What else should parents pay attention to when choosing an agency, I would like to know: "The agency must have a website and be able to prove references, preferably based on productions that have already taken place," Carolin Kock explains to me. She regularly updates new reference projects on her agency's website and on Facebook. She advises against agencies that would like to apply online and thus find jobs without getting to know each other personally. Most of the time, large sums of money would be charged directly. And she knows: As with many parenting questions, when choosing a model agency, the recommendations of other parents are the best way to help. "The exchange between parents who already have their child represented by an agency is often helpful. Both parents and children should feel good about it."

The good feeling should not be lost during the shoot itself. Sometimes not so easy with the small models - the agency and customer have to take this into account: "As a rule, the following applies: the children dictate the tenor!" Explains Carolin Kock. "You cannot assume that children are in a good mood every day. Often it depends on how the children function in front of the camera." It happens more often that shootings are canceled due to illness - that's the way it is with children. In the case of babies and toddlers, this is even factored in: "There is always a substitute child who can take over immediately," explains Carolin Kock.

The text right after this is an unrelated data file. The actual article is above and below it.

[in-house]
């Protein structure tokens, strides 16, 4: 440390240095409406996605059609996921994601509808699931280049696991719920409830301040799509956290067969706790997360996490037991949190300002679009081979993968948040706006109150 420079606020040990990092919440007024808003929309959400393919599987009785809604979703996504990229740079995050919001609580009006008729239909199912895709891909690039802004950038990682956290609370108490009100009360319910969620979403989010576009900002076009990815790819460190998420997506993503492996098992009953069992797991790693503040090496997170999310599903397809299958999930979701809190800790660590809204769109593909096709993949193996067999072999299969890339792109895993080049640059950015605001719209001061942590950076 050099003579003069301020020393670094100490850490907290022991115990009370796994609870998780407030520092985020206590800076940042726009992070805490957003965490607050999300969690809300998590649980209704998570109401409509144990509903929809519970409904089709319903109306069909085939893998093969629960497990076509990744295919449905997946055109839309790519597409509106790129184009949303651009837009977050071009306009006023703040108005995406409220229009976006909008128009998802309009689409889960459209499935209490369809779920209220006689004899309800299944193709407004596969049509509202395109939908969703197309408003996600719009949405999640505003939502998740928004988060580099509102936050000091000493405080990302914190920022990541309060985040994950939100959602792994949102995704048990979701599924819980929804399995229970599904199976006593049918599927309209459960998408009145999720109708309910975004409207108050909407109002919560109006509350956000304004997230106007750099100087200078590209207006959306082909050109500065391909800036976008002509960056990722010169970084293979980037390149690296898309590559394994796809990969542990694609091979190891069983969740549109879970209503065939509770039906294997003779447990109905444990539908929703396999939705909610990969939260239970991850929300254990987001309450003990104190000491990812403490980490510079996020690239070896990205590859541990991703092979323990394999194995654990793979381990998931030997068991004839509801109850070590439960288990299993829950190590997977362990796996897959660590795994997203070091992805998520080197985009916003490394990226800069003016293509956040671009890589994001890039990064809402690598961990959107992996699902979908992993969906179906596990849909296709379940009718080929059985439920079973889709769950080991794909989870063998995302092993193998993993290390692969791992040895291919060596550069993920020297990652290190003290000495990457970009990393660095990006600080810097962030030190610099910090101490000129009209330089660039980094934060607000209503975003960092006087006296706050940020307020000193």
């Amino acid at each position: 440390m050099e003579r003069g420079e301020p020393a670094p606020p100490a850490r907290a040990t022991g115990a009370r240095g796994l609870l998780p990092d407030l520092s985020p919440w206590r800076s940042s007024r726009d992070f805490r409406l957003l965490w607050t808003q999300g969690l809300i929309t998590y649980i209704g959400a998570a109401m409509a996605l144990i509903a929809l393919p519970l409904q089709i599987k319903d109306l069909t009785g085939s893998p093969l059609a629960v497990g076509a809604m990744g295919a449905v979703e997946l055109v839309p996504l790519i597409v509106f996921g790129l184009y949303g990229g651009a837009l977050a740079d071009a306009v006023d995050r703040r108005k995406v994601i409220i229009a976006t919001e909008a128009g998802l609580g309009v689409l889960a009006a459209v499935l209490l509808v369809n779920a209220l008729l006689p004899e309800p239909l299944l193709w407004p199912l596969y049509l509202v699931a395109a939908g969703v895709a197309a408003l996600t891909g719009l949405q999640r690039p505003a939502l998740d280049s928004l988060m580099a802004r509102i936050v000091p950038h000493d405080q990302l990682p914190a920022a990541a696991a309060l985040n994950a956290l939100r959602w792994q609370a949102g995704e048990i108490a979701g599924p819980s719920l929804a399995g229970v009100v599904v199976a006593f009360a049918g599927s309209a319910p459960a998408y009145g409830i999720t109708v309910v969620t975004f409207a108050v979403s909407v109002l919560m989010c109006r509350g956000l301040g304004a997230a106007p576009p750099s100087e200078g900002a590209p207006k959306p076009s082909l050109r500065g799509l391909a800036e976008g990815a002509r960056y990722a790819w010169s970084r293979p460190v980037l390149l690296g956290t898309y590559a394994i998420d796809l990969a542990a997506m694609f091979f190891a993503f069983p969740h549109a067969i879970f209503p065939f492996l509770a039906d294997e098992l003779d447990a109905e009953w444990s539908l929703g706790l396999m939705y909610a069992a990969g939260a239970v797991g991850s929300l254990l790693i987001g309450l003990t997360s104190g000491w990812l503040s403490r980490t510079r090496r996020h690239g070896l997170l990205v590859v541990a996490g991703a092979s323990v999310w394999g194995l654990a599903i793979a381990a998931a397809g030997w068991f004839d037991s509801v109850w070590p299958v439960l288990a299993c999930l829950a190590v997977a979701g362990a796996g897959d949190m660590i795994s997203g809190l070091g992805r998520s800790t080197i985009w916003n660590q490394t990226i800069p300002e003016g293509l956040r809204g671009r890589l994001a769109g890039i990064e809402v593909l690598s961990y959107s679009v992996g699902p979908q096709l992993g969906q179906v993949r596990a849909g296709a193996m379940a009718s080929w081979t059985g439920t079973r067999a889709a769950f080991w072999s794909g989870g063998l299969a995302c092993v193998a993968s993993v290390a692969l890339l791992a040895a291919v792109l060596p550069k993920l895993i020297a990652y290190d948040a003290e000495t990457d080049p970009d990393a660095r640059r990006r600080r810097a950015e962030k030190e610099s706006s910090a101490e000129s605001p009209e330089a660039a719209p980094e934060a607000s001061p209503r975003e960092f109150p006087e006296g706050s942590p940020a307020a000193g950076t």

Becoming a child model - what's the best way to start?

The question that Carolin Kock is asked most often is the one after starting the modeling business: "It's actually very simple: You apply to us by email with a few photos and information about your size and age. We look at them Applications and decide in the team which child fits into our agency and whether we have needs of that age or size. " When you are a baby, starting out in the fashion world is of course a decision made by parents. "From school age onwards, the children usually express their wishes themselves, sometimesto be in advertising ", is the experience of Carolin Kock.

I shelved my personal dream of life as a photo model at the end of puberty. This is what happens to many children during puberty: "When they are teenagers, when their interests change, some teens no longer want to model." But some remain the entire youth. The agency has developed friendly, almost family-like relationships with some of the parents: "In some cases, we notice developments from babies to teenagers," says Carolin Kock. "It's nice to see the children laughing and really blossoming during our shootings." In this way, Carolin and her team discover many talents that they then pass on for TV or advertising productions.

Our author

Silke Schröckert wanted to become a journalist since she first saw Lois Lane in "Superman" at the age of eight. At 23 she became editor-in-chief of a children's magazine publisher.

Today, Silke specializes in family topics and writes for children's and comic magazines. Son Tom and daughter Mina are especially happy about that. On her own page, she writes for the grandparents' generation. At she takes on current issues from the point of view of a mother of two.